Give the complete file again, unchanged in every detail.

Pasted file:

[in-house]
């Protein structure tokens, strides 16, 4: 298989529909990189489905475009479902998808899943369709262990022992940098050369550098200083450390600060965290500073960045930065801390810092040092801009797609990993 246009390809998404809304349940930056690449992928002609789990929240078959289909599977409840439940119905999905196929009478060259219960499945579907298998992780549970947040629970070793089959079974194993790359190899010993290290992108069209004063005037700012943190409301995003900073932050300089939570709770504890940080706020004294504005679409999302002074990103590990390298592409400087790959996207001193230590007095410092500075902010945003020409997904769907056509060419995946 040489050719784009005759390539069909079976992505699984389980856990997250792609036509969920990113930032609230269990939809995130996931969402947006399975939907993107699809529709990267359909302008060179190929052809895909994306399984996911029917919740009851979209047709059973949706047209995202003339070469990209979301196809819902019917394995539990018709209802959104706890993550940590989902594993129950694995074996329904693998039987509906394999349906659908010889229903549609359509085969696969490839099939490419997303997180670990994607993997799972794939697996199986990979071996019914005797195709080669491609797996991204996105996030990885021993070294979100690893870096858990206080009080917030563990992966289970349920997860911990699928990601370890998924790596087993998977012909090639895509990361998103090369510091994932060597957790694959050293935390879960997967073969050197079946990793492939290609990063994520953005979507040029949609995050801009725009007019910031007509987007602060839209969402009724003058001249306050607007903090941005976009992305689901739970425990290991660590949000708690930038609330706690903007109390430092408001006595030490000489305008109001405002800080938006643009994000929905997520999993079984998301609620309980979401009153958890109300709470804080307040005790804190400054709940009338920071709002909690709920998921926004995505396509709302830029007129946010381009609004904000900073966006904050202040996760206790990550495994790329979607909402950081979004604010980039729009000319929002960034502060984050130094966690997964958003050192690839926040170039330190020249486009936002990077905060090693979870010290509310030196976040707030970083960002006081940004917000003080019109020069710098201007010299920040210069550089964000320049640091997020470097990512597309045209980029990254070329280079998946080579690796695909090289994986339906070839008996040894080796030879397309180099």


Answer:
[in-house]
């Protein structure tokens, strides 16, 4: 298989529909990189489905475009479902998808899943369709262990022992940098050369550098200083450390600060965290500073960045930065801390810092040092801009797609990993 246009390809998404809304349940930056690449992928002609789990929240078959289909599977409840439940119905999905196929009478060259219960499945579907298998992780549970947040629970070793089959079974194993790359190899010993290290992108069209004063005037700012943190409301995003900073932050300089939570709770504890940080706020004294504005679409999302002074990103590990390298592409400087790959996207001193230590007095410092500075902010945003020409997904769907056509060419995946 040489050719784009005759390539069909079976992505699984389980856990997250792609036509969920990113930032609230269990939809995130996931969402947006399975939907993107699809529709990267359909302008060179190929052809895909994306399984996911029917919740009851979209047709059973949706047209995202003339070469990209979301196809819902019917394995539990018709209802959104706890993550940590989902594993129950694995074996329904693998039987509906394999349906659908010889229903549609359509085969696969490839099939490419997303997180670990994607993997799972794939697996199986990979071996019914005797195709080669491609797996991204996105996030990885021993070294979100690893870096858990206080009080917030563990992966289970349920997860911990699928990601370890998924790596087993998977012909090639895509990361998103090369510091994932060597957790694959050293935390879960997967073969050197079946990793492939290609990063994520953005979507040029949609995050801009725009007019910031007509987007602060839209969402009724003058001249306050607007903090941005976009992305689901739970425990290991660590949000708690930038609330706690903007109390430092408001006595030490000489305008109001405002800080938006643009994000929905997520999993079984998301609620309980979401009153958890109300709470804080307040005790804190400054709940009338920071709002909690709920998921926004995505396509709302830029007129946010381009609004904000900073966006904050202040996760206790990550495994790329979607909402950081979004604010980039729009000319929002960034502060984050130094966690997964958003050192690839926040170039330190020249486009936002990077905060090693979870010290509310030196976040707030970083960002006081940004917000003080019109020069710098201007010299920040210069550089964000320049640091997020470097990512597309045209980029990254070329280079998946080579690796695909090289994986339906070839008996040894080796030879397309180099």